On the other, Consider The Sauce is used to operating in something of a parallel universe to the bubble that is Melbourne’s officially designated “food scene”.

So it would not have surprised me had the opening of Hellenic Hotel come and gone without CTS being involved in any way at all … and that would’ve been fine.

But an email from Danielle Poulos changed all that.

Danielle is the social media manager for the Calombaris empire.

She is also someone with whom I have a previous history – we worked together many times on arts/music stories when I was heavily involved in the Sunday Herald Sun’s entertainment coverage.

That all seems a long time ago for one reason – it is!

But somehow, we have remained in touch … so I was delighted when her email lobbed and our lives once again overlapped.

We very soon after met for coffee, and the best part of 20 years melted away …

But my paramount question remained: Did Hellenic Hotel and those who sail in her want to be OF the west – or were they to be merely IN the west but with hearts residing elsewhere?

With Danielle replying that the former was most definitely the case, it’s down to business we got …

I will continue to take Hellenic Hotel as it comes – but there’s no doubt that having a highly and fondly regarded pal as my point of contact is making a huge difference!



Hellenic Hotel head chef Josh Pelham (right) works with his kitchen crew a week out from opening night.

Hellenic Hotel, 28 Ferguson Street, Williamstown. Phone: 9393 1000

There is about a week to go before Hellenic Hotel opens to the public – opening night, Friday, June 17, is already booked out – and the air of excitement is palpable.

I get a contact high just by hanging out with Travis McAuley (Hellenic restaurants general manager), Nikki Reid (Hellenic Hotel manager) and Danielle Poulos (Calombaris social media manager) as they give me “the tour”.

For them and everyone else involved, the pressure is on – but there’s a lot of fun and satisfaction to be had, as well.



Travis and Nikki unwrap the new crockery.

The Ferguson Street premises is certainly much changed since I last stuck my nose in about four or five months previously.

And those changes amount to way more than some new furniture and a pretty paint job (mostly white and blue, as you’d expect).

There has been some major infrastructure doings going on here, including installation of a lift and substantial provision of “facilities” and office space upstairs.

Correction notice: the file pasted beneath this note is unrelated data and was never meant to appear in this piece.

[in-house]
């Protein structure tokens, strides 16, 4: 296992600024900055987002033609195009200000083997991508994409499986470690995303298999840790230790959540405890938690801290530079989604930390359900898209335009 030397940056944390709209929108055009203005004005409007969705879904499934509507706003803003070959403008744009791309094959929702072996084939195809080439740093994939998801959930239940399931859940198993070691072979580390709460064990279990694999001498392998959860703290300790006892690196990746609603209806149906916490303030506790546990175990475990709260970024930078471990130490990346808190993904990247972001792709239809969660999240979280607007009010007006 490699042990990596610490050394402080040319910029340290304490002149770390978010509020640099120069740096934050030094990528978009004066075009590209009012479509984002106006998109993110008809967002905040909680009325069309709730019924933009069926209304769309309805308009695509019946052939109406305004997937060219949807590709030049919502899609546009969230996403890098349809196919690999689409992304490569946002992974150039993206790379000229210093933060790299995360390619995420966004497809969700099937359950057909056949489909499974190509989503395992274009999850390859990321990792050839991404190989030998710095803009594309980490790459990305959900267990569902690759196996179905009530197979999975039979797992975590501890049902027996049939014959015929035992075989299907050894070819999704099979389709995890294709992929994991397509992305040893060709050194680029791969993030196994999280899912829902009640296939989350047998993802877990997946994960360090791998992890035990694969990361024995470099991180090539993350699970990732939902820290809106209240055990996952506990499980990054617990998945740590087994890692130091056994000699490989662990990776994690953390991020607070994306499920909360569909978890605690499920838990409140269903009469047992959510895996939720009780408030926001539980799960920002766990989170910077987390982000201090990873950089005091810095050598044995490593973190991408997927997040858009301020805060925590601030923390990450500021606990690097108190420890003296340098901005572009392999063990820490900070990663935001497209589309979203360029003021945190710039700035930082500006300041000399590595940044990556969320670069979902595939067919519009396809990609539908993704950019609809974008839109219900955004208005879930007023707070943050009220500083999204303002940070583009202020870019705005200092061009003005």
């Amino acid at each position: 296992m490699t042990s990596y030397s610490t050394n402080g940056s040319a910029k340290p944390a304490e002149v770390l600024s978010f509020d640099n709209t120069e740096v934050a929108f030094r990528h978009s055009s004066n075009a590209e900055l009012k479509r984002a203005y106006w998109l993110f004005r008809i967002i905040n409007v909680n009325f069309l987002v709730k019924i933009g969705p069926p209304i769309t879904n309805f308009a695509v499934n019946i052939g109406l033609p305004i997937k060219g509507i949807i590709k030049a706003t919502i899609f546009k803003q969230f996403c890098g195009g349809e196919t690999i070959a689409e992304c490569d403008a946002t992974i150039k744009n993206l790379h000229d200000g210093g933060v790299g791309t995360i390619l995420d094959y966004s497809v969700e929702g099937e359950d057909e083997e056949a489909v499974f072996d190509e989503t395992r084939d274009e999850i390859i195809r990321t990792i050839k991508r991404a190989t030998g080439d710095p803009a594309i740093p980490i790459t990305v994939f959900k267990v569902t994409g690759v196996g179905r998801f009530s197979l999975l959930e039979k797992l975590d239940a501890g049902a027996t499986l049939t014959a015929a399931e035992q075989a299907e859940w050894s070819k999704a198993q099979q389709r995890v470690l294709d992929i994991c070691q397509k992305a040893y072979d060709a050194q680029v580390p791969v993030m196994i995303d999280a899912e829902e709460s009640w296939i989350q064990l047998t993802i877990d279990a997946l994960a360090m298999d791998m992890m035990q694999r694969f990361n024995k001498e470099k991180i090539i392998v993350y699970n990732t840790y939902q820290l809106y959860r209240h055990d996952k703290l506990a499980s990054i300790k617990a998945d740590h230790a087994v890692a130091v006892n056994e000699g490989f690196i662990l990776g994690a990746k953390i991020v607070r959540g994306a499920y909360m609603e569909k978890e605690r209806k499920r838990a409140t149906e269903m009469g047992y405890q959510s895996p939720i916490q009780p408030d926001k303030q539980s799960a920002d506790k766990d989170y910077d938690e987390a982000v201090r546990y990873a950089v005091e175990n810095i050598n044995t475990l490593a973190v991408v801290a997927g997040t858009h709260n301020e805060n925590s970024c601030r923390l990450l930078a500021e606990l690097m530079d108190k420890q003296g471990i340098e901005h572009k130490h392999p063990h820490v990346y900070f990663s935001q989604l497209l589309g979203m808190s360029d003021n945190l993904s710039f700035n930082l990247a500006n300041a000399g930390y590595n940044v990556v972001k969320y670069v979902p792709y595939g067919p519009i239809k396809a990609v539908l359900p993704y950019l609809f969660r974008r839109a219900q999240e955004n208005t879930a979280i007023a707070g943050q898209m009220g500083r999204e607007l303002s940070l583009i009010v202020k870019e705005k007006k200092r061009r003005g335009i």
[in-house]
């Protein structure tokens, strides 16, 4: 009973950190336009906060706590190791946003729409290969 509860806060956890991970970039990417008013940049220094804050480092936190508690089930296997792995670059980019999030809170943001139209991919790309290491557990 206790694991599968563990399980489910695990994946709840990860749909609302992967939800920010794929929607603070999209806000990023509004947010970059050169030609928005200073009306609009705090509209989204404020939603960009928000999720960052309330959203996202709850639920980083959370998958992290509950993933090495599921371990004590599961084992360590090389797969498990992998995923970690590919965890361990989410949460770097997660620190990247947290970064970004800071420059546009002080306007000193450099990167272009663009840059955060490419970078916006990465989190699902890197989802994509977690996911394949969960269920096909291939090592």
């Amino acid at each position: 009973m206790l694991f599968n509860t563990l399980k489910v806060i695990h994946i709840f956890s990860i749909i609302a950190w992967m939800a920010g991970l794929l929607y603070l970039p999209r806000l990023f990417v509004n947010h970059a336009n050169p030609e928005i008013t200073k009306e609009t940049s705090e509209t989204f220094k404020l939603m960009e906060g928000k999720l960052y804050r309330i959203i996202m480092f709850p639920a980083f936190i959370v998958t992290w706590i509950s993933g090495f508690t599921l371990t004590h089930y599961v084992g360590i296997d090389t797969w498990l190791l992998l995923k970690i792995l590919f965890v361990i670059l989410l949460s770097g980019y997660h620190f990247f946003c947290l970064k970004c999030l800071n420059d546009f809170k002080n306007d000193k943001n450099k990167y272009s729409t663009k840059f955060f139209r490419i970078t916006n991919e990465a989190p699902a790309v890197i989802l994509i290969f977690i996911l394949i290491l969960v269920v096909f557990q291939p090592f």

The downstairs area – the dining room of the restaurant proper, which will seat about 100 people – is today buzzing with tradies applying last-minute touches and tying up fit-out loose ends.

The place is also buzzing with dozens of newly employed young staff doing training.

Greek training.

Coffee training.

Ouzo, wine and cocktail training.

And training in the Calombaris ethos of “philotimo”, “kefi” and “meraki”.

I’m told about three-quarters of the font of house staff of about 25 are locals.




Hotel Hellenic head chef Josh Pelham is involved in the training process, as well.

He’ll be overseeing a kitchen staff numbering about 12.

There will be much overlap, menu-wise, with the Hellenic enterprises in Brunswick and Kew – but each of three has its own special focus.

In the case of Hellenic Hotel, that will be on food emanating from the kitchen’s rotisserie oven.




Upstairs, the bar – seating about 80 people – will sport a more relaxed vibe.

The “bar menu” will basically be the starter menu from downstairs, though bar patrons will be free to order from the full list should they wish to do so.

Up here there will also be a $15 daily special – now that sounds good! – as well as Greek-based music on Sunday afternoons.

Hotel Hellenic will be open every day from noon.



The rooftop bar is very much a work in progress.

Travis tells me they’re hoping to have this area up and running come summer.




Whenever it does open, the views will be spectacular …

My current take on Hellenic Hotel and the locals is this:

There is, as you’d expect, a high degree of interest.

Much of the interest is of the enthusiastic variety – both from people excited about eating in the new venture and from local businesses wishing, hoping for an all-round boost.

Some of the interest is passive.

And some, a smaller amount, is cynical and even resentful.

Again, this is no surprise and is something of which these folks are aware.

For what it’s worth, they appear to me to be sincere in their desire to engage with the locals – and win over the unpersuaded.

To that end, one of several pre-opening events being held next week has been put aside for them.



Fabulous Greek




Philhellene, 551-553 Mount Alexander Road, Moonee Ponds. Phone: 9370 3303

Uh-oh – there’s a hair in our dolmades!

Not to worry, though … the follicle is entirely imaginary but is still being plucked from our food by our Philhellene host as a comic reaction to my taking of photographs.

We’re happy to say it’s that kind of place.